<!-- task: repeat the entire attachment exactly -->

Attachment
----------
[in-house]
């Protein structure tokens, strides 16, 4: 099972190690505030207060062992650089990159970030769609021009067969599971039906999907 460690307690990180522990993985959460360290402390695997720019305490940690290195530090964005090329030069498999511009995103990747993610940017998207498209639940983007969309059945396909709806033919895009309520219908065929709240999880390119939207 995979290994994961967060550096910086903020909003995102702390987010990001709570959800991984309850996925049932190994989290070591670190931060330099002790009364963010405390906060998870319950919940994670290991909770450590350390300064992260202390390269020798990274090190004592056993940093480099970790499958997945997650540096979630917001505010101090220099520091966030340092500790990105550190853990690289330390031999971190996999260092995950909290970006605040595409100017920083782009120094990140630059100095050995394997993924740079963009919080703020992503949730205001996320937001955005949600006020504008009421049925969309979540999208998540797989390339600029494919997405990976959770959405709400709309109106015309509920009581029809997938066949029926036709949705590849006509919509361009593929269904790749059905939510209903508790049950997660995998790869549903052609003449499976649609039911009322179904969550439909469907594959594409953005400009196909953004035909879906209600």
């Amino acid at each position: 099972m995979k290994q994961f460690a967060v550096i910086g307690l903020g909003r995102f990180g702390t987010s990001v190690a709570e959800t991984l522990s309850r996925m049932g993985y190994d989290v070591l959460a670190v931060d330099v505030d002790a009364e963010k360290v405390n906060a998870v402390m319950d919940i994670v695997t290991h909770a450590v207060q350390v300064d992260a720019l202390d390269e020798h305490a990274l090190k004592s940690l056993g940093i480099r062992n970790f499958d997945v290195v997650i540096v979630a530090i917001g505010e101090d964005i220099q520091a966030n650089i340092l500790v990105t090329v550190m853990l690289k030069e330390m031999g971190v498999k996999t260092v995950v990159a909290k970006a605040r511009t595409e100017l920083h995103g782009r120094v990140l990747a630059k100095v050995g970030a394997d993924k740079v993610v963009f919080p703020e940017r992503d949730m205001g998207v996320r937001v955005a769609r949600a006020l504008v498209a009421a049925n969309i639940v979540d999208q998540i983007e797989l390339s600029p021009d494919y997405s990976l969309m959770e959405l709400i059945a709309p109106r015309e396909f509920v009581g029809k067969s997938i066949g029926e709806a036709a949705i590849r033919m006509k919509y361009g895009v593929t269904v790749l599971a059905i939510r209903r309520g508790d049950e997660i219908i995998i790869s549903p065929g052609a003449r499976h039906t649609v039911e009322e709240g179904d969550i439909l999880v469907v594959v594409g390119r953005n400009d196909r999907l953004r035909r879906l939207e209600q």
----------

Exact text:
[in-house]
């Protein structure tokens, strides 16, 4: 099972190690505030207060062992650089990159970030769609021009067969599971039906999907 460690307690990180522990993985959460360290402390695997720019305490940690290195530090964005090329030069498999511009995103990747993610940017998207498209639940983007969309059945396909709806033919895009309520219908065929709240999880390119939207 995979290994994961967060550096910086903020909003995102702390987010990001709570959800991984309850996925049932190994989290070591670190931060330099002790009364963010405390906060998870319950919940994670290991909770450590350390300064992260202390390269020798990274090190004592056993940093480099970790499958997945997650540096979630917001505010101090220099520091966030340092500790990105550190853990690289330390031999971190996999260092995950909290970006605040595409100017920083782009120094990140630059100095050995394997993924740079963009919080703020992503949730205001996320937001955005949600006020504008009421049925969309979540999208998540797989390339600029494919997405990976959770959405709400709309109106015309509920009581029809997938066949029926036709949705590849006509919509361009593929269904790749059905939510209903508790049950997660995998790869549903052609003449499976649609039911009322179904969550439909469907594959594409953005400009196909953004035909879906209600």
């Amino acid at each position: 099972m995979k290994q994961f460690a967060v550096i910086g307690l903020g909003r995102f990180g702390t987010s990001v190690a709570e959800t991984l522990s309850r996925m049932g993985y190994d989290v070591l959460a670190v931060d330099v505030d002790a009364e963010k360290v405390n906060a998870v402390m319950d919940i994670v695997t290991h909770a450590v207060q350390v300064d992260a720019l202390d390269e020798h305490a990274l090190k004592s940690l056993g940093i480099r062992n970790f499958d997945v290195v997650i540096v979630a530090i917001g505010e101090d964005i220099q520091a966030n650089i340092l500790v990105t090329v550190m853990l690289k030069e330390m031999g971190v498999k996999t260092v995950v990159a909290k970006a605040r511009t595409e100017l920083h995103g782009r120094v990140l990747a630059k100095v050995g970030a394997d993924k740079v993610v963009f919080p703020e940017r992503d949730m205001g998207v996320r937001v955005a769609r949600a006020l504008v498209a009421a049925n969309i639940v979540d999208q998540i983007e797989l390339s600029p021009d494919y997405s990976l969309m959770e959405l709400i059945a709309p109106r015309e396909f509920v009581g029809k067969s997938i066949g029926e709806a036709a949705i590849r033919m006509k919509y361009g895009v593929t269904v790749l599971a059905i939510r209903r309520g508790d049950e997660i219908i995998i790869s549903p065929g052609a003449r499976h039906t649609v039911e009322e709240g179904d969550i439909l999880v469907v594959v594409g390119r953005n400009d196909r999907l953004r035909r879906l939207e209600q």